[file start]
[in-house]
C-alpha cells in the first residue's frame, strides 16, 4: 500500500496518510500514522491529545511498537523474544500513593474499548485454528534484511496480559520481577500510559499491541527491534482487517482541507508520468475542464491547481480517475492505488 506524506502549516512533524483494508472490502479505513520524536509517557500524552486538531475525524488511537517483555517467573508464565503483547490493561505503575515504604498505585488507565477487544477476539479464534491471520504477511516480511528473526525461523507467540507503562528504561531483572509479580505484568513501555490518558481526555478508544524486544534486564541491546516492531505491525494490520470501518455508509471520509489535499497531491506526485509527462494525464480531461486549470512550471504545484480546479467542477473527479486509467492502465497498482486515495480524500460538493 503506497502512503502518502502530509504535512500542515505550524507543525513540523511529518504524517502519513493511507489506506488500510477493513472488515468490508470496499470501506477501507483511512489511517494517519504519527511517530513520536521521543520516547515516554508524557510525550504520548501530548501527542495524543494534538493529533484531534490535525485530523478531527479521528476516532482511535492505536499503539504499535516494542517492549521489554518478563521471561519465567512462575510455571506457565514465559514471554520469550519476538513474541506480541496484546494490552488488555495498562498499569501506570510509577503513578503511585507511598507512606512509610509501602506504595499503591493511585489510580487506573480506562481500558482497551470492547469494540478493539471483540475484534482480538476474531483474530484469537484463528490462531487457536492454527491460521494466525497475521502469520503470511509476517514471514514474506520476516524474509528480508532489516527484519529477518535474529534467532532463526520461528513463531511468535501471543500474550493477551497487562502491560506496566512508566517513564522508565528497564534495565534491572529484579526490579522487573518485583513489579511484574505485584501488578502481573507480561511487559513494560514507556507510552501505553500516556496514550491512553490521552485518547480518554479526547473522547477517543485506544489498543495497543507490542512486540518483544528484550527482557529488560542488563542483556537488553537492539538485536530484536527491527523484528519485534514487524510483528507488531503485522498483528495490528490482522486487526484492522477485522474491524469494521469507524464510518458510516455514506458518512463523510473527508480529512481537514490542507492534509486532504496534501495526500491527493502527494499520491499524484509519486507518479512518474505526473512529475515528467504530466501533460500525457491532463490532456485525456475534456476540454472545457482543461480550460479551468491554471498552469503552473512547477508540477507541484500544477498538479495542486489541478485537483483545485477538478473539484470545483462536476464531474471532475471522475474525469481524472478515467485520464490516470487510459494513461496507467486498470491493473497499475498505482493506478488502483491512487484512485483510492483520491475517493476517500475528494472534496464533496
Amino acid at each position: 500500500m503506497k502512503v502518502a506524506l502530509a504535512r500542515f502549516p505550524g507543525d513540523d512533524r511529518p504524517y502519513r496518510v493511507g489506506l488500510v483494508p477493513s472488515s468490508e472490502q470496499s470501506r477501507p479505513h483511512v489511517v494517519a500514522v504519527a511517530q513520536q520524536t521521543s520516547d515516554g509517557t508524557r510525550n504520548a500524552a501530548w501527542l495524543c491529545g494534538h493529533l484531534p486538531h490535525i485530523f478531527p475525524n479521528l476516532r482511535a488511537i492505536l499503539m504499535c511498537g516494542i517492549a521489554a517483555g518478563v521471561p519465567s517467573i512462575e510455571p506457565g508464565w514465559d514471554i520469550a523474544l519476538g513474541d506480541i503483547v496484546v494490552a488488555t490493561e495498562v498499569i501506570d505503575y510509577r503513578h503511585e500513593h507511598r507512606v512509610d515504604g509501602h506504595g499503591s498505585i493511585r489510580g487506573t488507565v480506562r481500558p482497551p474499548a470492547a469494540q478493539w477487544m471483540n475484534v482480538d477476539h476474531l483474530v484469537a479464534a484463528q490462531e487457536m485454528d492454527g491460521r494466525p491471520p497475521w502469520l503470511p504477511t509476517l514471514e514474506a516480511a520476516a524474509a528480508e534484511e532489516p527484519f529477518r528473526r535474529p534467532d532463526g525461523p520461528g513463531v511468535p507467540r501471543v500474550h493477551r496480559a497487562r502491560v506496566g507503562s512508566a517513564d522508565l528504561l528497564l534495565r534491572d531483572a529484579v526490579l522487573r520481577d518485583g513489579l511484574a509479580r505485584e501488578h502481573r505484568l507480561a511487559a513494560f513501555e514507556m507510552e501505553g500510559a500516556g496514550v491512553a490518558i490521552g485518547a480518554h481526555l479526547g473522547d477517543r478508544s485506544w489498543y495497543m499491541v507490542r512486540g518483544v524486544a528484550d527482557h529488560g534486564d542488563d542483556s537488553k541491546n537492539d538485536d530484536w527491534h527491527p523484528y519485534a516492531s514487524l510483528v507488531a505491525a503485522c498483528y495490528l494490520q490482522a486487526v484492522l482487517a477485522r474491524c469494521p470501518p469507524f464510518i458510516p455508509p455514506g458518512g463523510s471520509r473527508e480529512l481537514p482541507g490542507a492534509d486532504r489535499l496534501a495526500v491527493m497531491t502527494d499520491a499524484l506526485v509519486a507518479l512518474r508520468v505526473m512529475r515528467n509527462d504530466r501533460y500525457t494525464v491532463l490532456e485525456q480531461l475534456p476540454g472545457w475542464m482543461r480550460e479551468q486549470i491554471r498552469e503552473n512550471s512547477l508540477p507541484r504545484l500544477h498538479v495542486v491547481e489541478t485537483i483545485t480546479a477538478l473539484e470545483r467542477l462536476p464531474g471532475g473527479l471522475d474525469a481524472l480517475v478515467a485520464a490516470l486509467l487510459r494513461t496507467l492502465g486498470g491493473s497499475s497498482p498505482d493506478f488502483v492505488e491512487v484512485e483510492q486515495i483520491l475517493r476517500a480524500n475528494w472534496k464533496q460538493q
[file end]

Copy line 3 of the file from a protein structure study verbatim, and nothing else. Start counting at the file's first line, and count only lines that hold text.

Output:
Amino acid at each position: 500500500m503506497k502512503v502518502a506524506l502530509a504535512r500542515f502549516p505550524g507543525d513540523d512533524r511529518p504524517y502519513r496518510v493511507g489506506l488500510v483494508p477493513s472488515s468490508e472490502q470496499s470501506r477501507p479505513h483511512v489511517v494517519a500514522v504519527a511517530q513520536q520524536t521521543s520516547d515516554g509517557t508524557r510525550n504520548a500524552a501530548w501527542l495524543c491529545g494534538h493529533l484531534p486538531h490535525i485530523f478531527p475525524n479521528l476516532r482511535a488511537i492505536l499503539m504499535c511498537g516494542i517492549a521489554a517483555g518478563v521471561p519465567s517467573i512462575e510455571p506457565g508464565w514465559d514471554i520469550a523474544l519476538g513474541d506480541i503483547v496484546v494490552a488488555t490493561e495498562v498499569i501506570d505503575y510509577r503513578h503511585e500513593h507511598r507512606v512509610d515504604g509501602h506504595g499503591s498505585i493511585r489510580g487506573t488507565v480506562r481500558p482497551p474499548a470492547a469494540q478493539w477487544m471483540n475484534v482480538d477476539h476474531l483474530v484469537a479464534a484463528q490462531e487457536m485454528d492454527g491460521r494466525p491471520p497475521w502469520l503470511p504477511t509476517l514471514e514474506a516480511a520476516a524474509a528480508e534484511e532489516p527484519f529477518r528473526r535474529p534467532d532463526g525461523p520461528g513463531v511468535p507467540r501471543v500474550h493477551r496480559a497487562r502491560v506496566g507503562s512508566a517513564d522508565l528504561l528497564l534495565r534491572d531483572a529484579v526490579l522487573r520481577d518485583g513489579l511484574a509479580r505485584e501488578h502481573r505484568l507480561a511487559a513494560f513501555e514507556m507510552e501505553g500510559a500516556g496514550v491512553a490518558i490521552g485518547a480518554h481526555l479526547g473522547d477517543r478508544s485506544w489498543y495497543m499491541v507490542r512486540g518483544v524486544a528484550d527482557h529488560g534486564d542488563d542483556s537488553k541491546n537492539d538485536d530484536w527491534h527491527p523484528y519485534a516492531s514487524l510483528v507488531a505491525a503485522c498483528y495490528l494490520q490482522a486487526v484492522l482487517a477485522r474491524c469494521p470501518p469507524f464510518i458510516p455508509p455514506g458518512g463523510s471520509r473527508e480529512l481537514p482541507g490542507a492534509d486532504r489535499l496534501a495526500v491527493m497531491t502527494d499520491a499524484l506526485v509519486a507518479l512518474r508520468v505526473m512529475r515528467n509527462d504530466r501533460y500525457t494525464v491532463l490532456e485525456q480531461l475534456p476540454g472545457w475542464m482543461r480550460e479551468q486549470i491554471r498552469e503552473n512550471s512547477l508540477p507541484r504545484l500544477h498538479v495542486v491547481e489541478t485537483i483545485t480546479a477538478l473539484e470545483r467542477l462536476p464531474g471532475g473527479l471522475d474525469a481524472l480517475v478515467a485520464a490516470l486509467l487510459r494513461t496507467l492502465g486498470g491493473s497499475s497498482p498505482d493506478f488502483v492505488e491512487v484512485e483510492q486515495i483520491l475517493r476517500a480524500n475528494w472534496k464533496q460538493q